Often referred to as the “truth in securities" law, the Federal Securities Act was signed into law in 1933 by President Franklin D. Roosevelt and was a direct result of the stock market crash of 1929. As the first major federal legislation to regulate the sale of securities, the act aimed to bring back some much-needed stability and investor confidence to the entire financial system.
In the aftermath of the market crash and the ensuing Great Depression, serious questions were raised about the effectiveness of governance policies in the securities market. Pre-1933, the offer and sale of securities was primarily governed by state laws. This new act left those existing state securities laws in place, but added another layer of oversight by the federal government.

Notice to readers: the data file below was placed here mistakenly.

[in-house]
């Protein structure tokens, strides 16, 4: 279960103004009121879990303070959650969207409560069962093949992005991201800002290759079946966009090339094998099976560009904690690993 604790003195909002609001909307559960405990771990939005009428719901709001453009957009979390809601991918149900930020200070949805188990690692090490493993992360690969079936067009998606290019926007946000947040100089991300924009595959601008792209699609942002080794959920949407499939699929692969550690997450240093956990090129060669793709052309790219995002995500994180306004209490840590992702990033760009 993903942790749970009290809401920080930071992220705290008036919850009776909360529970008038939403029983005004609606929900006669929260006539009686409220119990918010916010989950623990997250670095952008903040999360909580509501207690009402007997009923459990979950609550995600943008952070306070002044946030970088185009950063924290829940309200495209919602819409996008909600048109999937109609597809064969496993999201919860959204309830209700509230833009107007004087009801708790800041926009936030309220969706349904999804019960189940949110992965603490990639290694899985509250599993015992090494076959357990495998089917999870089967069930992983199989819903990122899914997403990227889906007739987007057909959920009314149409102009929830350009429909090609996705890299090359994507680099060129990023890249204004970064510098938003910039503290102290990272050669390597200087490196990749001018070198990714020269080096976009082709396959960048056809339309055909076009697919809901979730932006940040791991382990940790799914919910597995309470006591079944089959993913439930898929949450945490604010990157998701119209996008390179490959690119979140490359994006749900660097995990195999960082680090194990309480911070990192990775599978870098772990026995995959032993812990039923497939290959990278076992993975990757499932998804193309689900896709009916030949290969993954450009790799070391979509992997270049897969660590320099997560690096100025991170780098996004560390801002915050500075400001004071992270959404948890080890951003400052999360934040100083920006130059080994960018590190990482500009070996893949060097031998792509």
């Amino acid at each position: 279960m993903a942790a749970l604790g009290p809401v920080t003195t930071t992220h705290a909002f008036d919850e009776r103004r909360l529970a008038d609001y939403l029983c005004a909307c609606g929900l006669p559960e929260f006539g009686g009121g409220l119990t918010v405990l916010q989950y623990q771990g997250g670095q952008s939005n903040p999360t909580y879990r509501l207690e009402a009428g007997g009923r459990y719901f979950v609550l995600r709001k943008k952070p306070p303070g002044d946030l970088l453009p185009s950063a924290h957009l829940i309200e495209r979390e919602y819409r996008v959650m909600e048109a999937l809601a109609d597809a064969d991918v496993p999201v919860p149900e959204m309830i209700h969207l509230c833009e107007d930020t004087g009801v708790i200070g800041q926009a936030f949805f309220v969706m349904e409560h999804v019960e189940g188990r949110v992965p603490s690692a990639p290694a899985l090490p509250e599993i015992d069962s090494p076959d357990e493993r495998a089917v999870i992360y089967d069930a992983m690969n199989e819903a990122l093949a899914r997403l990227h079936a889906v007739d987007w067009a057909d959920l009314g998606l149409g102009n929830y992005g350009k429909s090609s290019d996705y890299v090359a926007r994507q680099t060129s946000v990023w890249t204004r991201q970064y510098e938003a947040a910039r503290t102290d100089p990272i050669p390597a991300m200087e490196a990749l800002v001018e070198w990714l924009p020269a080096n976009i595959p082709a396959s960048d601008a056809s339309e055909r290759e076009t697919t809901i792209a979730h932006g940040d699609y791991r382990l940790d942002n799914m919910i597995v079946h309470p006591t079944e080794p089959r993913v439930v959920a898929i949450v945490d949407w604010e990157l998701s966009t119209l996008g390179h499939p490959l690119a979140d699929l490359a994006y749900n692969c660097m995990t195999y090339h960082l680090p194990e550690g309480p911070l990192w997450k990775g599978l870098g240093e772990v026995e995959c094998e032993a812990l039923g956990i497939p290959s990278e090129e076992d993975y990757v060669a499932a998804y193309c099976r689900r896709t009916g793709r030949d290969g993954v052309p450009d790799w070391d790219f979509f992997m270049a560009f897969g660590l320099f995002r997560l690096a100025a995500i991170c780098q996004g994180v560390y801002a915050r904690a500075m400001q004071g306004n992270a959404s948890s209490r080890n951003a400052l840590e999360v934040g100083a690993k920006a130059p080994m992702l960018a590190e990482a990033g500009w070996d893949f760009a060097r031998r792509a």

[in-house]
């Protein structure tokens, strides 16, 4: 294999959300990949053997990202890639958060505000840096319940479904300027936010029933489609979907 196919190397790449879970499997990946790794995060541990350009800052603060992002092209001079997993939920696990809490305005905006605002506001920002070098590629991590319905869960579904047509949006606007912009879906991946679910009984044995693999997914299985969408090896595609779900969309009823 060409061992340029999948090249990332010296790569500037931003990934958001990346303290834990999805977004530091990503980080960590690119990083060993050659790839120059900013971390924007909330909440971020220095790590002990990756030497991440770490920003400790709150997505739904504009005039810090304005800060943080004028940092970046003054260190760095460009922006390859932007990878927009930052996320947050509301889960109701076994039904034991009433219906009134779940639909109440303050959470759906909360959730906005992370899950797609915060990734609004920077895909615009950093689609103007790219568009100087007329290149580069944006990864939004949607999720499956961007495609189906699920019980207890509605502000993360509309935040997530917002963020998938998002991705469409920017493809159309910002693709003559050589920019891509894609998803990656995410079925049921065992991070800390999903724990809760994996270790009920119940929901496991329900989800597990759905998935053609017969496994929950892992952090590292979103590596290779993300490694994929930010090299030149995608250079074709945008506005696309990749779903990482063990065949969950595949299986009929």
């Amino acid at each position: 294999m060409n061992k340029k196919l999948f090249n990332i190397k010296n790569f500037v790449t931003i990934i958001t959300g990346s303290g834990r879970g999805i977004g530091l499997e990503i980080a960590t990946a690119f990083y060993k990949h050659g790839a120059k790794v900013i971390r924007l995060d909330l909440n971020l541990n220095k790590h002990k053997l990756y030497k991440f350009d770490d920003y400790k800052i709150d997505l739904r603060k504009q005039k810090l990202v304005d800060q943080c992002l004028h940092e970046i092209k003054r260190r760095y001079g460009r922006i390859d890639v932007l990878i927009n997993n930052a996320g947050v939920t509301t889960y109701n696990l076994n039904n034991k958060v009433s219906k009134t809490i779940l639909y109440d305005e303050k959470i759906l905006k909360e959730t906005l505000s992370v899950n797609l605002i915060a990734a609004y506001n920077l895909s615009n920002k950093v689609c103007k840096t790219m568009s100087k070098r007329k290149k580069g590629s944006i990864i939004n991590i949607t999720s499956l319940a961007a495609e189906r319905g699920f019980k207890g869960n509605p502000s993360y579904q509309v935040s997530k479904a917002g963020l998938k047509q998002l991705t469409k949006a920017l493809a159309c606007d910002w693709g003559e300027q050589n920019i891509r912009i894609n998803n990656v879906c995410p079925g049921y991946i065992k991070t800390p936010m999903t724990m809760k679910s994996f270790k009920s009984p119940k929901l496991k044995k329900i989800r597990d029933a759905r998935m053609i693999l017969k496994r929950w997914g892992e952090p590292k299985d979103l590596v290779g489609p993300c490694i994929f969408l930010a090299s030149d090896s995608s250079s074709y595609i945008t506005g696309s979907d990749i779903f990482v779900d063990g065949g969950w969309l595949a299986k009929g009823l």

The act’s two basic objectives are to ensure that investors receive all the information they need to help them make informed decisions about the purchase of a company’s securities, and to prohibit fraud and misrepresentation in the securities markets. Pursuant to the 1933 act, the Securities Exchange Act was enacted in 1934, which made it mandatory for all companies to register with the newly created Securities and Exchange Commission, or SEC, and provide potential investors with all relevant information, including a prospectus and statement of registration. The 1933 act also confers recovery rights on investors who suffer losses due to the provision of incomplete or incorrect information at the time of purchase.